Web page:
Cecily Strong gives Seth Meyers hope for the future of ‘SNL’
By LORI RACKL TV Critic August 27, 2013 9:27PM
Cecily Strong and Seth Meyers on "Saturday Night Live."
Updated: September 29, 2013 6:33AM
The recent exodus of key “Saturday Night Live” cast members has the show facing its biggest talent turnover in nearly two decades.
But head writer and “Weekend Update” anchor Seth Meyers said he isn’t worried about the upheaval heading into season 39, and he pointed to “SNL” rookie Cecily Strong as a major reason why.
The Oak Park native emerged as a breakout shortly after joining the NBC’s late-night show last fall as a featured player along with Chicago-trained comics Aidy Bryant and Tim Robinson.
“For her to have the kind of season she had the year after [Kristen] Wiig left is that thing that makes you confident going into this next season of transition that there’s always someone who shows up and does things you’ve never seen anyone on the show do,” Meyers said.
Strong made her mark with memorable characters like Girl You Wish You Hadn’t Started a Conversation With at a Party.
“She did this move where she reached into her purse, checked her Blackberry and shook her head like she didn’t want to talk to that person and kept going,” Meyers said. “All the writers were talking about it afterward the way baseball scouts would talk if they saw someone throw 101 mph. Her natural ability has kind of blown everybody away.”
The iO and Second City alum also happens to be a great writer, Meyers said, noting that she penned the well-received skit about former porn stars shilling “Sabosky” crystals along with writer Colin Jost and repertory player Vanessa Bayer.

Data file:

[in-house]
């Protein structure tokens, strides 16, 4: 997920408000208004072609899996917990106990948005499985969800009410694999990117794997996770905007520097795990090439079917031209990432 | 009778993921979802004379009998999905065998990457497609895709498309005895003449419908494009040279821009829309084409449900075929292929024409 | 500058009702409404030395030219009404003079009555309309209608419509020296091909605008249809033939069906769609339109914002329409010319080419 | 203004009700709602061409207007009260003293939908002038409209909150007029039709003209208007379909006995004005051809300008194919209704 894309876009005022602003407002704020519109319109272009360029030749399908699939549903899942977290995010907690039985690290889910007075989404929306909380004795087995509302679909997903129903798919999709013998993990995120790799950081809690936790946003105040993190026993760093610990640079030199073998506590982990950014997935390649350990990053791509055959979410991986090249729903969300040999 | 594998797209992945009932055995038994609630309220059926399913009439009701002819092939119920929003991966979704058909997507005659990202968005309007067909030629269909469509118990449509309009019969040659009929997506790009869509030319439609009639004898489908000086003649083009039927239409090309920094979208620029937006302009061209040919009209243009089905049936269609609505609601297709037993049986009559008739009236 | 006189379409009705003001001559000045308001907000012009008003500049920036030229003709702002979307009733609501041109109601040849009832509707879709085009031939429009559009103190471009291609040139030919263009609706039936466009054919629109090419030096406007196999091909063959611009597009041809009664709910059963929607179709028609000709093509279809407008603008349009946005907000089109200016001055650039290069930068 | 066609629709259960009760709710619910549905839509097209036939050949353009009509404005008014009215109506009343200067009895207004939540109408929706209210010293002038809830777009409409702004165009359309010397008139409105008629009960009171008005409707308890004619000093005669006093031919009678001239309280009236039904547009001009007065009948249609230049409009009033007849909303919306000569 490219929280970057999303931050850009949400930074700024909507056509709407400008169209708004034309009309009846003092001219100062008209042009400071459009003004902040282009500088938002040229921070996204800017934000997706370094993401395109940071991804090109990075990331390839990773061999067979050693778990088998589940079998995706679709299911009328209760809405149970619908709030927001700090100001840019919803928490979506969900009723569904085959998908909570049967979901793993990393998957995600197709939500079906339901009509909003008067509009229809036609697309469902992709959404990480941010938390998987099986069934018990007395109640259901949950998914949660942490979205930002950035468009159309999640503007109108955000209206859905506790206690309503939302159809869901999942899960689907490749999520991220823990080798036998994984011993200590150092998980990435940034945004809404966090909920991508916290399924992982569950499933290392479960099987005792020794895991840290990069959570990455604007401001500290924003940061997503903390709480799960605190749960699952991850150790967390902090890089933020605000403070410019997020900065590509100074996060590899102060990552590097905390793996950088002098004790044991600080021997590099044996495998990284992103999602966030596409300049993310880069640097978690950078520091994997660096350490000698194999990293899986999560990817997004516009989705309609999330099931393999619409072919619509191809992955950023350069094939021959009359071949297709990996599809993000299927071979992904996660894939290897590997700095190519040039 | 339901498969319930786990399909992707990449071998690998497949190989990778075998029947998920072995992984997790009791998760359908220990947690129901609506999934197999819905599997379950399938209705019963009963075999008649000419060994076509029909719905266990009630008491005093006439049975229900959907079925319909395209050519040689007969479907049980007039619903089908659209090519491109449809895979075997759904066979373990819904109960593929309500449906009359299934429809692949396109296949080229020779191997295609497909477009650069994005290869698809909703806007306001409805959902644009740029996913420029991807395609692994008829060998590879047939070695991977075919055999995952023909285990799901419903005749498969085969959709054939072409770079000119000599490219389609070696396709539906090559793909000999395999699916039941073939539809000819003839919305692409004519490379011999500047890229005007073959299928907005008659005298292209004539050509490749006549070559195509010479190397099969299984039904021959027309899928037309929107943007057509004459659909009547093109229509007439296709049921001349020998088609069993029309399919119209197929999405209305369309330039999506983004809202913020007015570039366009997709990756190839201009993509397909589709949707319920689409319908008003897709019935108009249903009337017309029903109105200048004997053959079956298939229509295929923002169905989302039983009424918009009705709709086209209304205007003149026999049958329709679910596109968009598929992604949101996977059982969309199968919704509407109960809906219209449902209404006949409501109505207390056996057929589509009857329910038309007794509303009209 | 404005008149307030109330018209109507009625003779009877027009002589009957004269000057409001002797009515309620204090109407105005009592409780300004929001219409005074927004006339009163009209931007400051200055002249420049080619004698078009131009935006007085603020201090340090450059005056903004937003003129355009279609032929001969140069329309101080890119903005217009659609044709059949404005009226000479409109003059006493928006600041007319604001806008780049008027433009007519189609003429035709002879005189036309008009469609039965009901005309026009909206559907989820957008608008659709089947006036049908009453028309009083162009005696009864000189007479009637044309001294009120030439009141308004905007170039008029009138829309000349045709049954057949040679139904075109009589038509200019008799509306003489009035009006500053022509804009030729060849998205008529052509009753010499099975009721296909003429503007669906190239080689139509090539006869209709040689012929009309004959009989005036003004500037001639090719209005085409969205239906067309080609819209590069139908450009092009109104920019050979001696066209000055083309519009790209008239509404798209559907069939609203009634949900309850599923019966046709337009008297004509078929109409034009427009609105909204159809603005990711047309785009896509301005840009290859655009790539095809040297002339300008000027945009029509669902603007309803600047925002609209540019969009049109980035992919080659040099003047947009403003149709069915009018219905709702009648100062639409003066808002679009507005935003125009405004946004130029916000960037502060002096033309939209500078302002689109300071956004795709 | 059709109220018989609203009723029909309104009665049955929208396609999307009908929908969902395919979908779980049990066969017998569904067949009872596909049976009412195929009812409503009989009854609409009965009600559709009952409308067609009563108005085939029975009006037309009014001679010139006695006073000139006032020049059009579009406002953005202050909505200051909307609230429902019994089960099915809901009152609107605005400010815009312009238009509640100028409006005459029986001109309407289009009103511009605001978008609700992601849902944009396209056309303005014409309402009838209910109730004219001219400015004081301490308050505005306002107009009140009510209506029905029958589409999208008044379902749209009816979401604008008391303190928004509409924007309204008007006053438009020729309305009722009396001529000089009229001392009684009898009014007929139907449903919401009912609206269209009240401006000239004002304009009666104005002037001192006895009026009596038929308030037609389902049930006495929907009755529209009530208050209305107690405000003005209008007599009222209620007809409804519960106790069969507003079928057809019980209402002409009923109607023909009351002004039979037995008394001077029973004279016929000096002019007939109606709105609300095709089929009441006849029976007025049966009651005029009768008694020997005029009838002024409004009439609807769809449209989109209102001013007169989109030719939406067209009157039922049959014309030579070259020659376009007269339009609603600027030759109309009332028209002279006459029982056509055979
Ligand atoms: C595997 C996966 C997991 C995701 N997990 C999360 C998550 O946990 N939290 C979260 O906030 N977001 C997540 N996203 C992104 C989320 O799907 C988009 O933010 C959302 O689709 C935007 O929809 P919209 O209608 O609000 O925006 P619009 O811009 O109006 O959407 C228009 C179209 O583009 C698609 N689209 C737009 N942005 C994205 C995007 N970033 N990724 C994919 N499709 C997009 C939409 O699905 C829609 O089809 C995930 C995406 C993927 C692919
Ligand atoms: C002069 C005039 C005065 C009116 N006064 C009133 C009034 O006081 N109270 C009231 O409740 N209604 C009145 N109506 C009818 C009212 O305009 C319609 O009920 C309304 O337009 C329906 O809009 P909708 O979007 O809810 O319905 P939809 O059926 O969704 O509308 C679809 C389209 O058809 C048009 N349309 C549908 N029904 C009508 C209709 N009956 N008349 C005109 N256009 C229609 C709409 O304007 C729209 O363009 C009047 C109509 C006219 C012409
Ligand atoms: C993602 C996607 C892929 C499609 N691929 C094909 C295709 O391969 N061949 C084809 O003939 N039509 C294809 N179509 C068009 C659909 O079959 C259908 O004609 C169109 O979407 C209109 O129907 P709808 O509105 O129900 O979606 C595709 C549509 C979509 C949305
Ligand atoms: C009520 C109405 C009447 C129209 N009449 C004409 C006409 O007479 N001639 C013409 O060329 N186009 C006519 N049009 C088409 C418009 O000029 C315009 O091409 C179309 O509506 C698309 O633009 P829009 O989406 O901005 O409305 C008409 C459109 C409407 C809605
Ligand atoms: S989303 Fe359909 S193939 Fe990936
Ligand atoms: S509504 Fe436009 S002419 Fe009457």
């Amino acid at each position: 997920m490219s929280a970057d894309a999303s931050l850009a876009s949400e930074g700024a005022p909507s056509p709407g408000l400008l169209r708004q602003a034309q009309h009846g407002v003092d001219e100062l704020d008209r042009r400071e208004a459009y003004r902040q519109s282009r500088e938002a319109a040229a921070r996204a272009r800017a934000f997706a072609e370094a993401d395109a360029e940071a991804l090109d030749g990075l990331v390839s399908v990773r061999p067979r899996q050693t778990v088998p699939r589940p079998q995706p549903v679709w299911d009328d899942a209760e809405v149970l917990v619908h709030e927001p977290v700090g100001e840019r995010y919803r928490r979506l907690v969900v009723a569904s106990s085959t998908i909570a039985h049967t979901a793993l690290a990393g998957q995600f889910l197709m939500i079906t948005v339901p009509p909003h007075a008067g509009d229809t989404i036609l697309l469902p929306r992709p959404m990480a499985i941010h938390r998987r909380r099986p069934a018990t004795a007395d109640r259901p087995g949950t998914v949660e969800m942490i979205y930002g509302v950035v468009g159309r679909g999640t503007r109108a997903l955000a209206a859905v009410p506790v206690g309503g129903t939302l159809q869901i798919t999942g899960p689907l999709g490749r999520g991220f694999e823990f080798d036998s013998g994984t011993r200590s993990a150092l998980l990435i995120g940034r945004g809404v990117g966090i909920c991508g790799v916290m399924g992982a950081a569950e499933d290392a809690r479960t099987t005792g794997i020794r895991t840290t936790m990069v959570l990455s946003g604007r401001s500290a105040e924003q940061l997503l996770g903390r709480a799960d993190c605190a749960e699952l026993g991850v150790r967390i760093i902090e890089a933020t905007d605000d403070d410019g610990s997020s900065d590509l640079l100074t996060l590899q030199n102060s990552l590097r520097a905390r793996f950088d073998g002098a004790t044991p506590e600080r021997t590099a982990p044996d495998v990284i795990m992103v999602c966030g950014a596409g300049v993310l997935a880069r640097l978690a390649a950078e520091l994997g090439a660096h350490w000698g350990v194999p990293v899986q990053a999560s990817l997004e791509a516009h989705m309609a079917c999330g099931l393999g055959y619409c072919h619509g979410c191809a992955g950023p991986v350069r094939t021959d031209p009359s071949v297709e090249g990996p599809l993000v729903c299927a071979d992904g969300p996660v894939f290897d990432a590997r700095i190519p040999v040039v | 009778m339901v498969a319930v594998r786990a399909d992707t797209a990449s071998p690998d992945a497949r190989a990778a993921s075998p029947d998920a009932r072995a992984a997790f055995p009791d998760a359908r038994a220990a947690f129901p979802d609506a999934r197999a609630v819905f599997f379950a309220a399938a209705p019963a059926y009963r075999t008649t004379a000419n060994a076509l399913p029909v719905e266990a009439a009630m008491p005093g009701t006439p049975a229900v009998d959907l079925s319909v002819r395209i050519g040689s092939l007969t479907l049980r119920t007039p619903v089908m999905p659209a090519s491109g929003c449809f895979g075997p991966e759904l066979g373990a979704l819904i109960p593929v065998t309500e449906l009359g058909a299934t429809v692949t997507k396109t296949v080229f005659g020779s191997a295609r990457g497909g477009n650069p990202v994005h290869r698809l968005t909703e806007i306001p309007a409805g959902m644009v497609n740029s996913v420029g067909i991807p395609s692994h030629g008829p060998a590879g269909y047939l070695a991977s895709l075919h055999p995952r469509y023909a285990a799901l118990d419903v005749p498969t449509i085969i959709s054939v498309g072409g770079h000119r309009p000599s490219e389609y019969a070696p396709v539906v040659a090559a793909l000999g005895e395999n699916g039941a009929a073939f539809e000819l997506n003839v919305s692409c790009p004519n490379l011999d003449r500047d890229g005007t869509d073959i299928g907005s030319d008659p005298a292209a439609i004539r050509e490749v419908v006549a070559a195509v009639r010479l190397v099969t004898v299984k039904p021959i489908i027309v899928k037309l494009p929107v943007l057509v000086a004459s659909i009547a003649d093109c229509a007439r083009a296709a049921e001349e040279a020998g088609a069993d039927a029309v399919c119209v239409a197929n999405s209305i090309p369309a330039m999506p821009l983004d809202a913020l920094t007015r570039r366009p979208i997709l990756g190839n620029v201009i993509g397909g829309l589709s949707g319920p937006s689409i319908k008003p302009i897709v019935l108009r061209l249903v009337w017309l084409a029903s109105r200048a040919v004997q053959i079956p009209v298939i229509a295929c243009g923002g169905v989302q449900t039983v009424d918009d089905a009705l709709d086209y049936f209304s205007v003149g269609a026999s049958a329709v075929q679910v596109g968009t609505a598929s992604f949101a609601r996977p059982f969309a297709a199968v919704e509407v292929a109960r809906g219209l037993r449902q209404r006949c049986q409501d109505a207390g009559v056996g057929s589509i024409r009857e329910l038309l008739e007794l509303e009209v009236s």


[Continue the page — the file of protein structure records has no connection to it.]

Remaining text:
Evanston-born Meyers will bid adieu to “SNL” midway through the upcoming season — his 13th — to take over “Late Night” hosting duties from Jimmy Fallon. “SNL” veterans Bill Hader, Jason Sudeikis and Fred Armisen called it quits after last season.
The departures put the show in rebuilding mode. But the impending change isn’t “any bigger than ones that have happened historically,” Meyers said.
A half dozen new cast members debuted in 1995, the same year Adam Sandler and Chris Farley were fired.
Deadline.com and others have reported that five top candidates are in line to fill the vacancies: John Milhiser, Noel Wells, Kyle Mooney and Wilmette native Beck Bennett (the straight man surrounded by precocious kids in AT&T’s “It’s Not Complicated” ads), as well as Chicago-trained “SNL” writer Michael Patrick O’Brien.
“It’s a really exciting time to be at the show,” Meyers said, adding that his favorite season was 2005-06, when newcomers Andy Samberg came on board along with Wiig, Sudeikis and Hader. “I’m really glad I’m going back for the first half of next year.”